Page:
Chickweed, Hairy Bittercrest, Dandelion, Wood Sorrel, Plantains, Purslane, Pokeberry, Prostrate Spurge, Crabgrass and my worst gardening enemy… Creeping Charlie (in the neighbor’s yard), are all waiting to grow and develop a good root system and simply take over… but, sorry, not on my watch!

wood sorrel 2018

Young Wood Sorrel

Plantain 2018

Young Plantain

Prostrate Spurge

Young Prostrate Spurge

New Shoots of Creeping Charlie

New shoots of Creeping Charlie creeping ever closer to my gardens!

No matter how dreaded a job, we must accept that weeds are part of gardening and be prepared to do battle but never win the war. No matter how many you pull out, nature is constantly reseeding them for you.

 

 

If you like showy….

…. here’s another Flower Power perennial I learned to love at Rolling Green Nursery. It got a lot of interest when blooming and when the blooms were gone, we simply sheared it back and watched it perform again. It’s a low growing variety of campanula, a genus with more than 300 very different varieties. I loved the campanula carpathica “white clips,” and the blue-purple, “blue clips,” still growing strong for me, both massed as a groundcover and as container plants.

Campanula "white clips"

One morning I assisted a shopper who selected several “white clips” for a border along his driveway. Two weeks later he returned with a smile and loaded his big wagon with every last one we had (except one), saying it was the only plant that’s ever done so well in that location. That was the day I bought my first bellflower that I had set aside! Whew… now I have lots!

This low-growing bellflower is one of the most popular ones. It seems to love our New England climate with cool nights during the summer. It’s easy to grow, disease and pest free, good in full sun or part shade. The plants form a neat, low mound of tiny green leaves with a mass of upfacing, open bell-shaped blooms appearing in late spring and early summer. If they are deadheaded when spent, they will bloom for many weeks. It’s a great little plant for front of the border, for rock gardens, and in containers (no thriller, filler, spiller needed).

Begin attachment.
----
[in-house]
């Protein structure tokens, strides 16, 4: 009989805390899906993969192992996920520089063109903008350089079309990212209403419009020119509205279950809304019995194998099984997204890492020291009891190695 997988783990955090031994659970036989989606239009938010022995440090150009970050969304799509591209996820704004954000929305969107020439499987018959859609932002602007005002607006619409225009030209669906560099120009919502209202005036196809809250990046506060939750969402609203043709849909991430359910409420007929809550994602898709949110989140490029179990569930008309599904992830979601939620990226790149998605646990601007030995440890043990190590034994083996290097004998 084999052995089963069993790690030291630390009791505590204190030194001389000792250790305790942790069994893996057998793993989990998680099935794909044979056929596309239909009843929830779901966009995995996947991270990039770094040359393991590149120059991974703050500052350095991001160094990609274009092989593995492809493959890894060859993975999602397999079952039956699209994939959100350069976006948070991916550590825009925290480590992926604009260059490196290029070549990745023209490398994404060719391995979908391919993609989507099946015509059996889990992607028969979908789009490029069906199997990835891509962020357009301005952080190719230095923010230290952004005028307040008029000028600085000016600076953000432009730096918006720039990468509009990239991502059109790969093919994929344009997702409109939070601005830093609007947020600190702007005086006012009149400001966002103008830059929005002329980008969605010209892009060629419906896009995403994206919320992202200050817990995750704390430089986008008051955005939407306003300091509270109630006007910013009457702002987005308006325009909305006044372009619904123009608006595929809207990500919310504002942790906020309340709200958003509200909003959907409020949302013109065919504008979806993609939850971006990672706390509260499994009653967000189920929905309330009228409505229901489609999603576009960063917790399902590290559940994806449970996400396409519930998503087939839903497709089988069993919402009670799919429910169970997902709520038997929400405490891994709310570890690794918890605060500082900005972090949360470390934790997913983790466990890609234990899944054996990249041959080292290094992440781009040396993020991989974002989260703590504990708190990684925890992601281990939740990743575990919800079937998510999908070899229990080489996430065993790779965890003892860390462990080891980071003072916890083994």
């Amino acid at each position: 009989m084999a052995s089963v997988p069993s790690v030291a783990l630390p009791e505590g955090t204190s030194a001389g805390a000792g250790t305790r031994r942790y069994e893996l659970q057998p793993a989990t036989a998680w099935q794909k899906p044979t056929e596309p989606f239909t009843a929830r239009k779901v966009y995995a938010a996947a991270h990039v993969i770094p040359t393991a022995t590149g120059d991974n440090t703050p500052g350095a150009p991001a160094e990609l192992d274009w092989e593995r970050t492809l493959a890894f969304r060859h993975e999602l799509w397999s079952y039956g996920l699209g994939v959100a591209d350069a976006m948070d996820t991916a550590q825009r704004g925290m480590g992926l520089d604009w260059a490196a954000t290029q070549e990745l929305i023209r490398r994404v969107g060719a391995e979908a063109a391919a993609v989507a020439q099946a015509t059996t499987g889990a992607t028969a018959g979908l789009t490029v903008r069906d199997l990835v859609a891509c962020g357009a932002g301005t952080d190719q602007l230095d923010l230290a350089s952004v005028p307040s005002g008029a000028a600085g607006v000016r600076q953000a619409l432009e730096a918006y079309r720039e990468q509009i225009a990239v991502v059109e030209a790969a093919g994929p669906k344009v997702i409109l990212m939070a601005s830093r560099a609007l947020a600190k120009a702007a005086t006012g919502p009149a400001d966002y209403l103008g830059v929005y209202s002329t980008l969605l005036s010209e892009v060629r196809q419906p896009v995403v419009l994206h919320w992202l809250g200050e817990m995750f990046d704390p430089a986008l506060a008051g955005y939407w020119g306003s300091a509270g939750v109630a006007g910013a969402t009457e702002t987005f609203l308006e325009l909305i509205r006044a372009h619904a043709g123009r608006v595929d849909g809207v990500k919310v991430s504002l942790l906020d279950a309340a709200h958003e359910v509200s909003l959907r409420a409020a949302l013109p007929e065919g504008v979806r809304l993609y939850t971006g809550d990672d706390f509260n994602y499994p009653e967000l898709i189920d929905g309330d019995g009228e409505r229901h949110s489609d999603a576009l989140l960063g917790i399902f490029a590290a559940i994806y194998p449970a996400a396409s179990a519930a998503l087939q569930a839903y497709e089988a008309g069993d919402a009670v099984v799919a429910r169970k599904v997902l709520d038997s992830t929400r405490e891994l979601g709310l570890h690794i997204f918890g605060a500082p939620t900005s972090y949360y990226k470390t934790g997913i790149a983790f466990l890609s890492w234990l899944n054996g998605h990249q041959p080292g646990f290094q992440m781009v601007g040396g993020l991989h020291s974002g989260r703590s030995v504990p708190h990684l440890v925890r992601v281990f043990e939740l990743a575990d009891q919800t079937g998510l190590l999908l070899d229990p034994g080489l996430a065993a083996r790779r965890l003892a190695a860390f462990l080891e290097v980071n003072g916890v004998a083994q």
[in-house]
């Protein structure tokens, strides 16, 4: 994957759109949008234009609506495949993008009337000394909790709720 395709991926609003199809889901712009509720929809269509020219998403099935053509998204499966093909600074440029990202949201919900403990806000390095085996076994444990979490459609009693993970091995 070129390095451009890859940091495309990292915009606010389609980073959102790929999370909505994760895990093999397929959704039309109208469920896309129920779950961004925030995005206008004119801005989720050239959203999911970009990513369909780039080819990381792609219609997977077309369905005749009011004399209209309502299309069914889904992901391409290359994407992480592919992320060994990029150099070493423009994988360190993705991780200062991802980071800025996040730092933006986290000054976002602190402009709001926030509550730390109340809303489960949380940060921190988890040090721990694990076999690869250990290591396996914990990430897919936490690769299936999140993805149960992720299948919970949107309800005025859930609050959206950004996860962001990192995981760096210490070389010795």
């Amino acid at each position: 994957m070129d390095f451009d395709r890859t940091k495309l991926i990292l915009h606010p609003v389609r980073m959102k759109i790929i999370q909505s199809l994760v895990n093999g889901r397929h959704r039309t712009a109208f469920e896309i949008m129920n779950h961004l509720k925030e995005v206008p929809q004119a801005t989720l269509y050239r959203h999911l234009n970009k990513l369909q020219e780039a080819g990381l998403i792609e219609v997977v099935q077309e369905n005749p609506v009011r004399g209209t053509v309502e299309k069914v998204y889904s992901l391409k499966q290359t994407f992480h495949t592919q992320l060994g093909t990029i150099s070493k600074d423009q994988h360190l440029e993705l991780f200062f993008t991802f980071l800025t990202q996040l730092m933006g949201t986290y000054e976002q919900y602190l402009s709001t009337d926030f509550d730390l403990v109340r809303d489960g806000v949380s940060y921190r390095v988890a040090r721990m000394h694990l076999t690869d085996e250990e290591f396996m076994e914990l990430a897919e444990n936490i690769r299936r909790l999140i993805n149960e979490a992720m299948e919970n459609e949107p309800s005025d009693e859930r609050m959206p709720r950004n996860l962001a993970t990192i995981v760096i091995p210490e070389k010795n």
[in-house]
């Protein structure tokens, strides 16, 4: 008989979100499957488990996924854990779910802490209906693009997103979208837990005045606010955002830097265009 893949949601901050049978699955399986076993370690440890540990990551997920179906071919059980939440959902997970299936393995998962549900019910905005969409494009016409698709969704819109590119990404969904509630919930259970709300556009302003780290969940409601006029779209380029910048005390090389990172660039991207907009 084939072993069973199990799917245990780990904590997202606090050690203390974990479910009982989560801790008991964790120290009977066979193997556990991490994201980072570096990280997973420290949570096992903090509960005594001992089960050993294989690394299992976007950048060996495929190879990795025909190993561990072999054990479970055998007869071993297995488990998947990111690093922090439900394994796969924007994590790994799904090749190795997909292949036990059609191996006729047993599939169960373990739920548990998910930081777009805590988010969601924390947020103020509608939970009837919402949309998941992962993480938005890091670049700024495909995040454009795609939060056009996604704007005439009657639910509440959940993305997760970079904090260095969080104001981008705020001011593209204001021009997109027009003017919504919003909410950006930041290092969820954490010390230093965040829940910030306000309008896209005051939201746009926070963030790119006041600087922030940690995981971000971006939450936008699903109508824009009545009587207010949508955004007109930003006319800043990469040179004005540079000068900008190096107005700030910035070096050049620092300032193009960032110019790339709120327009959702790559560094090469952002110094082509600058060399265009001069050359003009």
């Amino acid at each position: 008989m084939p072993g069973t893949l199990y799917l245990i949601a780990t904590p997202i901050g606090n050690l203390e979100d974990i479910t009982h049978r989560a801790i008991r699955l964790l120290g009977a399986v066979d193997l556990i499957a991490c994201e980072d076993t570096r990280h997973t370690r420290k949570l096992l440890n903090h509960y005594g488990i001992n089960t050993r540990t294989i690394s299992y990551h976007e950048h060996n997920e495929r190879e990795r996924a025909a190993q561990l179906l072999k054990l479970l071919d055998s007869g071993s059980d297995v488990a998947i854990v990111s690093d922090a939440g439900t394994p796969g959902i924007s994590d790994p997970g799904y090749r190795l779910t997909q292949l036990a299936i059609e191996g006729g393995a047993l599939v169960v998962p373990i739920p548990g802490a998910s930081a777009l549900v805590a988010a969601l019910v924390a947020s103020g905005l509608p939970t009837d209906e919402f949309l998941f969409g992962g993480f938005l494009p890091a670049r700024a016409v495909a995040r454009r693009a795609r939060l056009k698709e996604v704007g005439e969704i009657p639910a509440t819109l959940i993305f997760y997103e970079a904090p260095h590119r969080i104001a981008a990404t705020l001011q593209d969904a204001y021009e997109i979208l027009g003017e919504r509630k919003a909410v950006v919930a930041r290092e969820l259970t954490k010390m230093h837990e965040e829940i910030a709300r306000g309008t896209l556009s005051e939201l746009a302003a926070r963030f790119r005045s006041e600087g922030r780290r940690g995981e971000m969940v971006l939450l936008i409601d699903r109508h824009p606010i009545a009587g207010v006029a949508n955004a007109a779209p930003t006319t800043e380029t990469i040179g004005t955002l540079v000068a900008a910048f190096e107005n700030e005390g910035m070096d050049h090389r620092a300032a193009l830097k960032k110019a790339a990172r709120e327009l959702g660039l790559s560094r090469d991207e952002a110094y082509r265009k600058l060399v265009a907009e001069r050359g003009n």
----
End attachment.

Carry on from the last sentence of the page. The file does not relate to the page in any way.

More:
Campanula bellflower (Campanula carpatica)
Perennial
Zones 3-8
12″ wide
8 – 10″ tall

Strawberry Picking

strawberries 2018.jpg

Nothing screams summer like New England’s June strawberries. It’s the beginning of our pick-your-own season but we don’t really pick them unless we take the grandchildren. Applecrest Farm is just a stone’s throw away where we can buy the juiciest berries already picked and waiting for us. With four acres of berries and a dozen varieties, we can’t go wrong!

It’s a short season and we’re taking full advantage. We’ve enjoyed eating them fresh but also with rhubarb in deserts, as a sauce over ice cream, with simple milk and sugar, and and in salads or a main dish such as the one below, grilled chicken salad with spring lettuce, roasted pecans, blueberries and juicy strawberries, that mister gardener made for us tonight. Deee-lish!

strawberry spring salad 2018

His dressing: 1/2 cup sugar, 1 cup veg. oil, 1/3 cup apple cider vinegar, 1/2 onion, diced, 1 teaspoon salt, and 1/2 teaspoon pepper…blended in a mini food processor for about 30 seconds.  Oh so good!

The strawberries came from Applecrest Farm, but the lettuce keeps on coming right out of my small garden. I have several varieties growing in all of my containers whether it’s an ornamental container or tomato trough or some small herb containers. With our cool, wet spring, the lettuce doesn’t show any sign of bolting. We’re taking full advantage!

lettuce 2018